searches is part of the rehabilitation process and aids in the protection of the public.



Rev. February 2009                                               Error! Main Document Only. E-5
BAXTER et al v State. (Traffic Stop Leads To Consent To Search Person And Vehicle, Search Of
Wallet As Incident To Arrest And Issuance Of Search Warrant 2 Months Later) bulletin no. 272. North
Pole Police Officer stopped Lara JOHNSON for a burned out headlight. She had no drivers license.
Officer asked if she was carrying drugs and she replied she was not. She gave the officer consent to
search her person and vehicle. Officer noticed a bulge that turned out to be coffee filters and two pill
bottles. The coffee filters contained white powder that the officer thought was meth. She was arrested
for no valid driver’s license. At police station, a more thorough search was conducted. In her wallet was
a folded piece of paper containing a list of what the officer thought was items needed for a meth lab. He
photocopied the list returning the original to the wallet. Two months later, search warrant issued for
JOHNSON’S residence. Three persons present. Discovered a meth lab. All arrested for conspiracy to
produce. All searches upheld as consent and incident to arrest. Officer had probable cause to believe
evidence of drug enterprise might be in the wallet.

State v LANDON (Search of Convicted Person by Corrections Officer Incident to Incarceration in Prison)
bulletin no. 217. Drugs were found during a search of person’s personal belongings prior to long-term
incarceration in a correctional facility. Since this was a long-term incarceration vs. a person being detained in
jail who may shortly post bail, the detailed search was upheld. See Reeves v. State.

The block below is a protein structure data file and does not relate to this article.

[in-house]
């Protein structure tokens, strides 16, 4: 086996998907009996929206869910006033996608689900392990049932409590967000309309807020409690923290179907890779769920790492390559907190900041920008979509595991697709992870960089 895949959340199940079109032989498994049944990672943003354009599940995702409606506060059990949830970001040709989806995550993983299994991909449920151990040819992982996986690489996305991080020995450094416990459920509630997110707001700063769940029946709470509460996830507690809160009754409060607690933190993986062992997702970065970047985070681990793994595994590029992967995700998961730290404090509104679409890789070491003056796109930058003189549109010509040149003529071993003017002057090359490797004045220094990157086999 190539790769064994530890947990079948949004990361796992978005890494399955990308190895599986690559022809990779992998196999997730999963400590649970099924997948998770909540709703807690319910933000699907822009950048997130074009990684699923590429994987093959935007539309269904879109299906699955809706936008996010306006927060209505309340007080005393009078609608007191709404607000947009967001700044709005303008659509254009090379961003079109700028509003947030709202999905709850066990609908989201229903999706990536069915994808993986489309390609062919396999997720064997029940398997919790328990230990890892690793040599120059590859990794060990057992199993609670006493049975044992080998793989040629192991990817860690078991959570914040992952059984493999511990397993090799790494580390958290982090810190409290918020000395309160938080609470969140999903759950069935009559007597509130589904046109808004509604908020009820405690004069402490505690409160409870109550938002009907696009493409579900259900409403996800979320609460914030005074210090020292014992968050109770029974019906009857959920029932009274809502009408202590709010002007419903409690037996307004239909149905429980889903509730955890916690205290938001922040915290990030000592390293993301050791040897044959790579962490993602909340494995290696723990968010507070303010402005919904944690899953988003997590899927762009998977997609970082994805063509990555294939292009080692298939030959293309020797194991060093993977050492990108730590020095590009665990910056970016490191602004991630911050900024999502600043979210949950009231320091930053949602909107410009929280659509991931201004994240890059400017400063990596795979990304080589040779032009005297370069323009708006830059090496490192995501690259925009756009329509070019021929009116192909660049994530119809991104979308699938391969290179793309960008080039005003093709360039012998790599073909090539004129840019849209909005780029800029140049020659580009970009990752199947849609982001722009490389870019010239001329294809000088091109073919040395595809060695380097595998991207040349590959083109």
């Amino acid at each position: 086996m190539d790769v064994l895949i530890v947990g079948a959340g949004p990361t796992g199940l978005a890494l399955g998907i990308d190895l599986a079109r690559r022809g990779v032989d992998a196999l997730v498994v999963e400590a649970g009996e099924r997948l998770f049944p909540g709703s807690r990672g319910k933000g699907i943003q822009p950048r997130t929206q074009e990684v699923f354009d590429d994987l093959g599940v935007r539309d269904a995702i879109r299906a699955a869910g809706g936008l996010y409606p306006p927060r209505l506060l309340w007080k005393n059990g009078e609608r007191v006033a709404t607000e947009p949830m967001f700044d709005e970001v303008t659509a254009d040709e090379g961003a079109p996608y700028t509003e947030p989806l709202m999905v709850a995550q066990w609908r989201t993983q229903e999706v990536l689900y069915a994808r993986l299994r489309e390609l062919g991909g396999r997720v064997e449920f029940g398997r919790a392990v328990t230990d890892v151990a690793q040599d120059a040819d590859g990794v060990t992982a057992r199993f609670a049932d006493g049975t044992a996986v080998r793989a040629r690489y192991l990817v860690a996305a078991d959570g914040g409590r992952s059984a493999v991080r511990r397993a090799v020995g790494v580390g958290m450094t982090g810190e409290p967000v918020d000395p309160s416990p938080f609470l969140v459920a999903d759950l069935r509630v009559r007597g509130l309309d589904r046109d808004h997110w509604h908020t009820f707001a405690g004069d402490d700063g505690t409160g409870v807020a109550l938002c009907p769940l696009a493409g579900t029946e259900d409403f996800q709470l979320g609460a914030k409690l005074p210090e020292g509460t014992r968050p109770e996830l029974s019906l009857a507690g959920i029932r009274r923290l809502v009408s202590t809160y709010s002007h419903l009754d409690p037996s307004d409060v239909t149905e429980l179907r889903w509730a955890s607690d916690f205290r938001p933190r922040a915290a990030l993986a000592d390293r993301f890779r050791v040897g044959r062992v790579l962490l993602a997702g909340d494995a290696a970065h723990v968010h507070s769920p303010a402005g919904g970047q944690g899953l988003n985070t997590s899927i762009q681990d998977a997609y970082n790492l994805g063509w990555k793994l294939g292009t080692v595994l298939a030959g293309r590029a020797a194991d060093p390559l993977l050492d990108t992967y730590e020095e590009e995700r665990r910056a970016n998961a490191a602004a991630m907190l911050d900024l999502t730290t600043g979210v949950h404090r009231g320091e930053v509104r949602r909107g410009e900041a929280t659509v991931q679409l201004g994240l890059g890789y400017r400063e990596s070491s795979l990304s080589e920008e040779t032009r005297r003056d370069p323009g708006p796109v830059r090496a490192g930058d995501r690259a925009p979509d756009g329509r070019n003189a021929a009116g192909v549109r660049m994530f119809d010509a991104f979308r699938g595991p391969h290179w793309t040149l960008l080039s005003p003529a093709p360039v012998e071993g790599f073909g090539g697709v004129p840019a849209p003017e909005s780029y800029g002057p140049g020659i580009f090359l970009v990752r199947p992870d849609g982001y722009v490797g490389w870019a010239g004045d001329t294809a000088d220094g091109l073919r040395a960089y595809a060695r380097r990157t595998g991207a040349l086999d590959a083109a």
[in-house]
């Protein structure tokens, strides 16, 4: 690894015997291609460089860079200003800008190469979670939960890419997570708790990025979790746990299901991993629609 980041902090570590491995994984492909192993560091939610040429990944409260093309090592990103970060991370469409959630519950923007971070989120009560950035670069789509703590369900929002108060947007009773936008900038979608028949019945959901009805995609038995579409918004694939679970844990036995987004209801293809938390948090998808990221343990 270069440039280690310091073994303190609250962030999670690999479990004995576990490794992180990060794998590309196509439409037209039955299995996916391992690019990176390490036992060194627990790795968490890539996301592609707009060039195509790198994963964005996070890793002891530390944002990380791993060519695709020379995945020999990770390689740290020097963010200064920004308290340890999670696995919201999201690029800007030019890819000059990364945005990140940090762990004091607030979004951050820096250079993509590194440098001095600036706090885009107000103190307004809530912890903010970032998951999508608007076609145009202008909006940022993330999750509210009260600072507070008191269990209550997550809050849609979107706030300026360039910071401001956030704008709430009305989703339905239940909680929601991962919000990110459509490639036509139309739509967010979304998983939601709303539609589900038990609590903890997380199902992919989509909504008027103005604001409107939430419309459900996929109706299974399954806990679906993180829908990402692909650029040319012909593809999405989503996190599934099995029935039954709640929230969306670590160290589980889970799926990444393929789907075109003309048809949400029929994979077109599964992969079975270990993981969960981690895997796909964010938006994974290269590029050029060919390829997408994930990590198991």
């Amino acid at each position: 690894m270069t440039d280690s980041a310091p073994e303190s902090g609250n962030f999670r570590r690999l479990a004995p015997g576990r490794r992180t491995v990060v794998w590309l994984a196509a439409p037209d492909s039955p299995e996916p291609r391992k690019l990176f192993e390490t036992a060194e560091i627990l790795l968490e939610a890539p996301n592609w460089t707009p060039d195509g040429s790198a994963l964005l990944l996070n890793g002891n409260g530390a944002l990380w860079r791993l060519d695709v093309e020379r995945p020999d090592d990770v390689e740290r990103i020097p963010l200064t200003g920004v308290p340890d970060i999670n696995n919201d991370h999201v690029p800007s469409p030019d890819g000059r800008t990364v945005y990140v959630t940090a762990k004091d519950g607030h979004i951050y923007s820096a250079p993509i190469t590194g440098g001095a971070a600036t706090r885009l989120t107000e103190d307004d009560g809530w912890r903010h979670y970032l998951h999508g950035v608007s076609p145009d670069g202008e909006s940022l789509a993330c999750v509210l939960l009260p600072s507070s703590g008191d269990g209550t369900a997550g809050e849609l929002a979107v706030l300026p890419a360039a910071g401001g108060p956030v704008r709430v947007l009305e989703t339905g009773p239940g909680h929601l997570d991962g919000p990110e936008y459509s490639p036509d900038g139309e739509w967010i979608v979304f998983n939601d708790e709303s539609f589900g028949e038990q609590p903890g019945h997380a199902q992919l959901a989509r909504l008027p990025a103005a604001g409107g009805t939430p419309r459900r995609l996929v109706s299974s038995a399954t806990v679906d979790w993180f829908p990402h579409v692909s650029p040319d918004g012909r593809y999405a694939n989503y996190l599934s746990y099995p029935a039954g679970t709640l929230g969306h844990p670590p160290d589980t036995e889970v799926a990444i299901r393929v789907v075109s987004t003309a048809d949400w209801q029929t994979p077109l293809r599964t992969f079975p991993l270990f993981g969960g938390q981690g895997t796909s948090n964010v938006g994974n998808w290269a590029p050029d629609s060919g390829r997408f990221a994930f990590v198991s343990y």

SNIDER v State (Search Incident to Arrest) bulletin no. 225. The defendant was arrested for carrying a
handgun while intoxicated. During the search of the defendant prior to placement of the defendant in the
officer’s vehicle, the officer discovered a crack pipe. Based on this fact, a plastic box also found in the
defendant's pocket was opened and cocaine was discovered. Probable cause existed for the warrantless
search and seizure of the plastic box.

KNOWLES v Iowa (Search of Vehicle Incident to a Traffic Citation) bulletin no. 230. A vehicle was stopped
and the driver issued a citation for speeding. The vehicle was searched and drugs were found. Iowa had a
statute which allowed for officers to search vehicles as an “incident to a traffic violation.” The U.S. Supreme
Court ruled the statute was unconstitutional and suppressed the evidence because of the illegal search. The
officers did not have the consent of the owner, probable cause, nor could the search be justified as incident to
custodial arrest.

Wyoming v HOUGHTON (Search of Passenger’s Personal Belongings Inside a Lawfully Stopped Vehicle)
bulletin no. 232. A vehicle was stopped for speeding. The driver had a syringe in his pocket and admitted it
was used for taking drugs. During a search of the vehicle, they discovered drugs inside the purse of a
passenger. The search was upheld. Since they had probable cause to search the vehicle, they also had
cause to search everything inside the vehicle that may conceal the object of the search.




E-6                                                                                            Rev. February 2009